Caro’s first book was published in 1974. His recent tome was unpacked onto bookstore shelves in 2012. In that multi-decade span, Caro effectively wrote about two men. The earliest biography covered the life and career of Robert Moses, a towering public figure in New York for a sizable chunk of the twentieth century. Four other books — thus far — have traced formative years and political ascendancy of Lyndon B. Johnson, the thirty-seventh President of the United States. Caro was in his forties when the first part of his multi-volume Johnson biography was published. As he’s chipped away at the fifth and probably final volume, the writer has become an octogenarian. Half of Caro’s life has been devoted to the Johnson books. It’s astonishing, speaking to a stalwart sense of mission. And the resulting extended biography is staggering, demonstrating that it is still possible — through dedication, precision, purpose, and artfulness — to create a work that is truly definitive.

Previous entries in this series can be found by clicking on the “My Writers” tag.

My Misspent Youth — Marvel Team-Up Annual #7 by Louise Simonson and Paul Neary

I read a lot of comic books as a kid. This series of posts is about the comics I read, and, occasionally, the comics that I should have read.

When I started reading superhero comics, I had only a passing interest in Marvel Team-Up, which routinely paired Spider-Man with other costumed do-gooders, albeit ones who weren’t quite as amazing or spectacular as him, at least when it came to sales numbers. For some reason, the exception was the title’s yearly Annuals, one-off, double-sized adventures that were published in the summer months, presumably because kids were patrolling the spinner racks with a little more money in their pockets thanks to lawn-mowing gigs. (It was a different time, friends.) These thicker periodicals I found more difficult to resist, especially if favorite characters were sharing the masthead. And in the summer of 1984, the Canadian crimefighters of Alpha Flight were high on my list.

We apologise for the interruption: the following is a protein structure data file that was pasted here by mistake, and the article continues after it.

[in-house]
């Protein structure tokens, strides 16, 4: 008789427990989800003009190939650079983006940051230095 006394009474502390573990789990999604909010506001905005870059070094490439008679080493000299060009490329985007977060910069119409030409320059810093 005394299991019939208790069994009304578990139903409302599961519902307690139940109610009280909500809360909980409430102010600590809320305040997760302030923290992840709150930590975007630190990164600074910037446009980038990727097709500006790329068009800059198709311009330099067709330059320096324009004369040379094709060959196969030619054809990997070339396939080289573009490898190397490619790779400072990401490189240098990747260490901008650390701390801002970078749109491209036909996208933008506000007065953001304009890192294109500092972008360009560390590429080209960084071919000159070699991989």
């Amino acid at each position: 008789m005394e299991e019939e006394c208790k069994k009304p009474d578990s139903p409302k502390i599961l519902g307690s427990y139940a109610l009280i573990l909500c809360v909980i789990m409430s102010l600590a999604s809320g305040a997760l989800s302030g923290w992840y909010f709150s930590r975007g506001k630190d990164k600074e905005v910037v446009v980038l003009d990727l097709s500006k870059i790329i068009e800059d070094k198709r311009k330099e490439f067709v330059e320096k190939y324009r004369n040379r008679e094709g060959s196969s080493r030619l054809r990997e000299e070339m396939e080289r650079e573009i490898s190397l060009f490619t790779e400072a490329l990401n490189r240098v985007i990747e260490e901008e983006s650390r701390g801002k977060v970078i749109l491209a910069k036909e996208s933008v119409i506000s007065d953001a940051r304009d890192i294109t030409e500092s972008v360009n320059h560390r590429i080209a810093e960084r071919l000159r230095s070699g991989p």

I was already a devotee of the Alpha Flight series, written and drawn by John Byrne, but my feelings were especially intense at the time the characters crossed over to Marvel Team-Up Annual #7. My nerdy little brain had been recently been blown by the landmark Alpha Flight #12, in which the team’s leader, Guardian, had been killed. I was feverishly committed to reading every last Alpha Flight story I could get my hands on. (It was around this time that I spent way too much to procure a copy of the X-Men issue that held Alpha Flight’s first appearance.) Seeing them on a comic book cover compelled me to make a purchase, even if they were joining Marvel’s flagship character in grappling with an oversized pink snake.

Written by Louise Simonson and penciled by Paul Neary, the story begins with the wall-crawler’s alter ego, Peter Parker, suffering some typical workplace indignity, as Daily Bugle editor Joe “Robbie” Robertson chastised him for a numbing sameness in the subject of his photojournalism efforts.

mtuann pix